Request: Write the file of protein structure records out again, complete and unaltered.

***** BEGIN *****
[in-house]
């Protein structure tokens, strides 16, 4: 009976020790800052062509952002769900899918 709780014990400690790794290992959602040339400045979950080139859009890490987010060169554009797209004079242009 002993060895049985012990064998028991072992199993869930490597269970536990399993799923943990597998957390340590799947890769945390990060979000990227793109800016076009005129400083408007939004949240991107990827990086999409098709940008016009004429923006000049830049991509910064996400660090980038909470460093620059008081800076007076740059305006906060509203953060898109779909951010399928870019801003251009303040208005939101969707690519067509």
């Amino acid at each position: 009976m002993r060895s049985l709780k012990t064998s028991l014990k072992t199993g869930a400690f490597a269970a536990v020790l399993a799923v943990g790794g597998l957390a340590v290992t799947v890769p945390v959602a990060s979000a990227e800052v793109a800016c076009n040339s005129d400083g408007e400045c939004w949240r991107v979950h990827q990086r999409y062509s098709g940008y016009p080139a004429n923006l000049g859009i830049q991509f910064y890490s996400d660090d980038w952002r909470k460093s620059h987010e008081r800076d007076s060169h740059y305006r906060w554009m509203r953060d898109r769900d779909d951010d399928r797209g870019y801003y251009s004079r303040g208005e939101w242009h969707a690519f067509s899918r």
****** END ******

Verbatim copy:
[in-house]
């Protein structure tokens, strides 16, 4: 009976020790800052062509952002769900899918 709780014990400690790794290992959602040339400045979950080139859009890490987010060169554009797209004079242009 002993060895049985012990064998028991072992199993869930490597269970536990399993799923943990597998957390340590799947890769945390990060979000990227793109800016076009005129400083408007939004949240991107990827990086999409098709940008016009004429923006000049830049991509910064996400660090980038909470460093620059008081800076007076740059305006906060509203953060898109779909951010399928870019801003251009303040208005939101969707690519067509």
């Amino acid at each position: 009976m002993r060895s049985l709780k012990t064998s028991l014990k072992t199993g869930a400690f490597a269970a536990v020790l399993a799923v943990g790794g597998l957390a340590v290992t799947v890769p945390v959602a990060s979000a990227e800052v793109a800016c076009n040339s005129d400083g408007e400045c939004w949240r991107v979950h990827q990086r999409y062509s098709g940008y016009p080139a004429n923006l000049g859009i830049q991509f910064y890490s996400d660090d980038w952002r909470k460093s620059h987010e008081r800076d007076s060169h740059y305006r906060w554009m509203r953060d898109r769900d779909d951010d399928r797209g870019y801003y251009s004079r303040g208005e939101w242009h969707a690519f067509s899918r």